While many who follow Buffalo politics consider Tuesday night's Democratic primary the race that effectively settled the campaign for mayor, Byron Brown stated he is focusing on winning the general election in November. The incumbent mayor, though, savored his primary win and what many believe is a clear path to his fourth term in office.
Voter turnout was low in Buffalo, but Brown captured more than half of the votes cast. According to unofficial results posted by the Erie County Board of Elections, Brown earned 13,346 votes, or 51 percent, edging challengers Mark Schroeder by approximately 4,000 votes and Betty Jean Grant by roughly 10,000 votes.
He would not say if he felt it was enough to give him a clear mandate to continue his agenda.
"I'm going to savor the victory tonight but we're going to go back to work tomorrow," Mayor Brown said. "We work every day to build support from the people of Buffalo. We're going to continue to do that and certainly not take anything for granted."
Some wondered if Schroeder and Grant would grab more votes in neighborhoods where Brown has previously done well. Schroeder, the City Comptroller, took steps to reach out to East Side neighborhoods where some have wondered when they may be next for Buffalo's economic redevelopment. Grant made her presence known in the city's Broadway-Fillmore neighborhood earlier this year, garnering support for one of that district's cherished landmarks, the Central Terminal, as a candidate to reopen as the city's future train station. The former train terminal was passed over, and many in Broadway-Fillmore were left feeling bitter.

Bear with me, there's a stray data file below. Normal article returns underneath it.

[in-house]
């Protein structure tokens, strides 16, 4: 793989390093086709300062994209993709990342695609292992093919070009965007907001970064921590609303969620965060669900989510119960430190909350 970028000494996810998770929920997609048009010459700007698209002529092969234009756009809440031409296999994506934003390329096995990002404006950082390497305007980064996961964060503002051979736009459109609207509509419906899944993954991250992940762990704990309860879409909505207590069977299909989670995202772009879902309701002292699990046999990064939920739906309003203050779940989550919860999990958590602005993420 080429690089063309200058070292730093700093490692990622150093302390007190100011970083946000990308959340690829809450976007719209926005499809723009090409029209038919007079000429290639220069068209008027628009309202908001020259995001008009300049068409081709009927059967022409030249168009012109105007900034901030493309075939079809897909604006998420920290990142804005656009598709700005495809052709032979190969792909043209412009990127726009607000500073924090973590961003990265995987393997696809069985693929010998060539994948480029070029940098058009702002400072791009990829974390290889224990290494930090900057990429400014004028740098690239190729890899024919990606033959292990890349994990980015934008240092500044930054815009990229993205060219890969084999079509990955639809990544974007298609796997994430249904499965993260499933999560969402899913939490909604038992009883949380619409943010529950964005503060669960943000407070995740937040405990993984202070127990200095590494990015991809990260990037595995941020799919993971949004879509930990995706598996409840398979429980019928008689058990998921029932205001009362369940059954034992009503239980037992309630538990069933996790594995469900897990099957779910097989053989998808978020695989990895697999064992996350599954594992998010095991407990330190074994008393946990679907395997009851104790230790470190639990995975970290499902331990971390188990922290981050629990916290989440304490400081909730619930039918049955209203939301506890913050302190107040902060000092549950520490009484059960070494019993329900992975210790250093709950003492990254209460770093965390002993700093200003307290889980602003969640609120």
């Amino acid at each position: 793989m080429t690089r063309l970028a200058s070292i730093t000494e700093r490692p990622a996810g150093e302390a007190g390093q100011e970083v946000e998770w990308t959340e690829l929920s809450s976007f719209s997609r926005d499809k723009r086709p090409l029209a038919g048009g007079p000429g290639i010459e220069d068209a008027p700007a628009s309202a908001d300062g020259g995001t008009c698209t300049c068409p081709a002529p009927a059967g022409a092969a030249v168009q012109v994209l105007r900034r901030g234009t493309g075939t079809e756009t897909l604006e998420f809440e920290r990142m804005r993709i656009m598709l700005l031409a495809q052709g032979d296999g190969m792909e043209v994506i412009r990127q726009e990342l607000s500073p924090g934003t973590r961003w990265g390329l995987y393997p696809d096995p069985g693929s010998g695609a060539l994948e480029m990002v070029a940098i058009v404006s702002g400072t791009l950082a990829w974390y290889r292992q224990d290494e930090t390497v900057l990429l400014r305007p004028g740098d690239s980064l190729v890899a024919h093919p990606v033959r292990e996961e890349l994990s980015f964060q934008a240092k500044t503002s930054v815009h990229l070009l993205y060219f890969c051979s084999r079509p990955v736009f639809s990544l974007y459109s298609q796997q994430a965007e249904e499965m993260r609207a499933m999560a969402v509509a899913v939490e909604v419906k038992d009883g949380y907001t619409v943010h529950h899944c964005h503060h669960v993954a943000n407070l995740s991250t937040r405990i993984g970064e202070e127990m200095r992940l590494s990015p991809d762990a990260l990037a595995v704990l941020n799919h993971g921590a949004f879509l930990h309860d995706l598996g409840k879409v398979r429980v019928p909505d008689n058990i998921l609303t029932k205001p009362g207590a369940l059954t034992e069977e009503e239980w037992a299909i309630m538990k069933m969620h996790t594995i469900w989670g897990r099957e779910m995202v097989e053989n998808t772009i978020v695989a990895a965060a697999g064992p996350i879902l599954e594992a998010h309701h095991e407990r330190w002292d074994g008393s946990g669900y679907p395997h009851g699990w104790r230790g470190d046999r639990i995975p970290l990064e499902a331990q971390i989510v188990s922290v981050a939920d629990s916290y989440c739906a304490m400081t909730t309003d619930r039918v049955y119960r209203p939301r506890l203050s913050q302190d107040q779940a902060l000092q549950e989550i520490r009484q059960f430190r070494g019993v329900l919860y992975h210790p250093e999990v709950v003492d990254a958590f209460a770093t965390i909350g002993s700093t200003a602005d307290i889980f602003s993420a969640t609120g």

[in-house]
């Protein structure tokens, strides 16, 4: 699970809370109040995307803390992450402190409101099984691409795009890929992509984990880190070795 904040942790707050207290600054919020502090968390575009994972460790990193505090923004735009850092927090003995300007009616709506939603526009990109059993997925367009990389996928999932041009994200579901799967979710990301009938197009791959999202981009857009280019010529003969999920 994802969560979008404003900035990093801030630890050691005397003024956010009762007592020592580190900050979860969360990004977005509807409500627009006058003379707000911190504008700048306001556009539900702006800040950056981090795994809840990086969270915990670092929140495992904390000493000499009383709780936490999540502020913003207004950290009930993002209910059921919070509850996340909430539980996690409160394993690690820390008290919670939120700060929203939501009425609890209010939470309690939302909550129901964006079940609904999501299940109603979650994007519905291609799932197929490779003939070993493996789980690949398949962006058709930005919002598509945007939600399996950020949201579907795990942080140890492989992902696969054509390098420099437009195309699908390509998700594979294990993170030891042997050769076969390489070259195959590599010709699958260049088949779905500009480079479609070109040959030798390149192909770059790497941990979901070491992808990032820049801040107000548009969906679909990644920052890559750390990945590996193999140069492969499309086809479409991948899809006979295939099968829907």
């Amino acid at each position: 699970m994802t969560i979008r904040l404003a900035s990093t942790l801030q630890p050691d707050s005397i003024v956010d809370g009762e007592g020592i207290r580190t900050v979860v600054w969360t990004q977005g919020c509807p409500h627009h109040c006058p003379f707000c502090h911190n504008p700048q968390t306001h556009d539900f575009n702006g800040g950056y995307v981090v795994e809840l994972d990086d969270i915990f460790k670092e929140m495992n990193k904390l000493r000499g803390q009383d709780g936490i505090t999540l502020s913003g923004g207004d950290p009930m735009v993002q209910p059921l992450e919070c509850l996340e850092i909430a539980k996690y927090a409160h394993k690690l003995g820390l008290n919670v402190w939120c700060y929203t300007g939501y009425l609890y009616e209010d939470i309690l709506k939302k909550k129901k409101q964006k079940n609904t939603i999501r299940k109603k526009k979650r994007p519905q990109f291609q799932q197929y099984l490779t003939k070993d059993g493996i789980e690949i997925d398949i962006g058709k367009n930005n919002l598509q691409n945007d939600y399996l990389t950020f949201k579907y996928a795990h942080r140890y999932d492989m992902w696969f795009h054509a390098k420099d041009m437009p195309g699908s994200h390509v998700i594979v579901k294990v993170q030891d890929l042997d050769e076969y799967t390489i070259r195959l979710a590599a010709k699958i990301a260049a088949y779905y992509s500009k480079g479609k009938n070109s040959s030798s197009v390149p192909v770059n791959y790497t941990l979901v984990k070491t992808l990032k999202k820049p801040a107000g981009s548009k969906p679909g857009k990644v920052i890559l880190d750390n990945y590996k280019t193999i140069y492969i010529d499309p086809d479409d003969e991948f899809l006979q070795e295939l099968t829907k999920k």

Brown, though, told his audience that from his very first days in office, he has worked to improve and strengthen "every corner of our city."
"I did this for you, Buffalo. For our children and for our children’s children," Brown said during his victory speech. "Today in every neighborhood city wide, our strength can be measured by our progress."
The incumbent was flanked by numerous elected officials, from Common Council members to county legislators to local representatives in state government. Even Lieutenant Governor Kathy Hochul was among those who spoke in support of Brown on his night of victory.
"Tonight, mayor, your city stands with you," Hochul said.
Mayor Brown, in a message to those who supported his opponents, said now is not a time for division.
"I say to every resident of the City of Buffalo, we want to reach out to them," he said. "We want to work with them. And when we work together, we are a much stronger community and that's what we need to do going forward."
WBFO's Nick Lippa contributed to this report.